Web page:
Inspiration and Relevancy

It is in a creative’s inherent nature to be open to something potentially inspiring. Inevitably, these moments leave an impact on their work and mindset. We are what we consume. All of our experiences, the individuals that we look up to, and the things that we aspire to be and achieve are a few of many aspects that make us unique. It’s important to recognize and be confident in the power of your voice by virtue of its uniqueness. It lends way to a vision and purpose in design that’s different from others.

There is something to be said about being inspired by those outside of one’s field of work. While it’s important to understand design, design does not exist in a bubble. I think design is very culturally driven.

Good design is relevant. It has the power to start a conversation or influence one. It also contributes to the identity of the user. The things you own say something about you. This is why it’s important to truly understand the audience that a product is for. Not only will the designer develop a product that hits the target on what it aims to achieve, but the product will be much more relevant and impactful through its representation to how it’s being perceived.

To give an idea a stronger purpose for existing, there are some considerations that should be addressed. What are the pain points that this product is aimed to solve? What is the narrative that it fits in or is establishing? What is the greater message that it is sending? These questions help contribute to its relevancy within the culture it is designed for.

Cruising to the Beach

This past Saturday was another car sketching day at OSCC — this is a car design class that’s led by automotive and industrial designers Cliff Krapfl and Mike Herbert from TEAMS Design. We studied a bit of Dusenberg history and learned how to sketch super old school. The last time I used a Higgins bottle of black ink was about 7 years ago. As to a calligraphy pen — that was probably 10 years. It was so incredibly refreshing to become acquainted with this medium again!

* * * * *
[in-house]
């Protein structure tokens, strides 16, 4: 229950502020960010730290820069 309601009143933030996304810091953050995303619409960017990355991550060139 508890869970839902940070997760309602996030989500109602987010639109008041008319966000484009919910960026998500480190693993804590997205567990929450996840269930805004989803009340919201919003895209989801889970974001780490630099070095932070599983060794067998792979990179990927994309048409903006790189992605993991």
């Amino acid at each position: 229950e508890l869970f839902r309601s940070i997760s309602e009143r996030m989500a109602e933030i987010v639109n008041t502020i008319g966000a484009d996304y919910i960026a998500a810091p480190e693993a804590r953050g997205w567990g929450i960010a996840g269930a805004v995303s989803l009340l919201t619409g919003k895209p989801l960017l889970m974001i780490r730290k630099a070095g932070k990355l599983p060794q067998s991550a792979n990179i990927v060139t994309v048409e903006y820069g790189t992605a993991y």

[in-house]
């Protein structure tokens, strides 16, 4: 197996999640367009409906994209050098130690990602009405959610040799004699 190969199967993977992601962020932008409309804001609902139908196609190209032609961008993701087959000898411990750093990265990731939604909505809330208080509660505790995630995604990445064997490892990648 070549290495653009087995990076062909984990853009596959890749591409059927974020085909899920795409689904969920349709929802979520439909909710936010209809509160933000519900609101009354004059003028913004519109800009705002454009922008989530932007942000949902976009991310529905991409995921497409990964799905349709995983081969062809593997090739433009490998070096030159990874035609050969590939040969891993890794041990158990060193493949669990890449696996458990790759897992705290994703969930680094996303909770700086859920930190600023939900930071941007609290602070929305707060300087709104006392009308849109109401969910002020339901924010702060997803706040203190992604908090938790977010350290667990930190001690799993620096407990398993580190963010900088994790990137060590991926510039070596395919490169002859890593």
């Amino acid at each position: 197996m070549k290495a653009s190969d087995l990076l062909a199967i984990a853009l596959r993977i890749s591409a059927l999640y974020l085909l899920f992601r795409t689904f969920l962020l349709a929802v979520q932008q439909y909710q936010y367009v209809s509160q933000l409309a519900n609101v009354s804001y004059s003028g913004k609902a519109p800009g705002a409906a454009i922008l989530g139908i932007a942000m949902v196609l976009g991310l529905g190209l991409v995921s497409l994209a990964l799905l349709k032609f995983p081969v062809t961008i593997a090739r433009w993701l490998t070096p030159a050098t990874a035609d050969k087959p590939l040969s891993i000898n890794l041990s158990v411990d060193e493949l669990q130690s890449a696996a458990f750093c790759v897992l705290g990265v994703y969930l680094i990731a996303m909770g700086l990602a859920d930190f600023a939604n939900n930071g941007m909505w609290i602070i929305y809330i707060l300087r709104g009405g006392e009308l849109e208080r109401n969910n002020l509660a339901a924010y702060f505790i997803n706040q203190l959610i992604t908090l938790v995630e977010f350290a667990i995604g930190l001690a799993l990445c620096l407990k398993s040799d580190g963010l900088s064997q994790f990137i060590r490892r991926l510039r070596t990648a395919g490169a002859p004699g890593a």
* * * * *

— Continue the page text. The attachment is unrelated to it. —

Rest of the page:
There were a few collages of vintage posters and photography clustered on the table. Some of the thumbnails caught my eye with their compelling storytelling. With a 11x17 sheet of paper and two hours of class left, I tried to capture what I was inspired by...

Cruising along to the beach… what a perfect contrast to the 50 degree Chicago weather ;)

Cruising along to the beach… what a perfect contrast to the 50 degree Chicago weather ;)

Flipping Cars

Around a month ago, I sketched with a few OSCC pals at TEAMS Design. There were some model cars lying around at the table. I liked the Studebaker. At that time, I was really into drawing machine guts, so I decided to flip the car onto its side and sketch it. I set a timer for 5 minutes (the grandest lie) - no pressure, just something quick to warm up.


I ended up getting really into it!

For a couple of weeks leading to this sketch, I had been doing some daily quick sketching exercises (mentioned in the previous post). I studied all sorts of photos. My intent was to sketch quicker and get better at proportions.

Sketching this flipped Challenger was my first time applying the lessons and habits from these daily exercises. I sketched my way through the car more strategically and was more aware of the lights and shadows. Some things could be better, but honestly I’m just glad I finished it within the evening.

I didn’t realize the kind of impact this kind of sketch would have on others. This sketch has come up a few times since then in conversation or through instagram attention. I guess it is uncommon to sketch a car on its side. Maybe it is a bit daunting? To tackle this topic, I saw past the mechanics and focused more on the values.

Anyway. It is hard to see where the improvement or progress is, especially when sketching and designing everyday. That is, until defining moments occur, like this sketch!

Morning Guts

I have been doing some morning sketching exercises to explore new topics and refine a quicker sketching style. I join a small group on youtube led by Vaughan Ling from Art Center. The sessions are typically 1-2 hours long. It’s a lot of fun working within time and medium constraints to sketch things that are typically unfamiliar to me.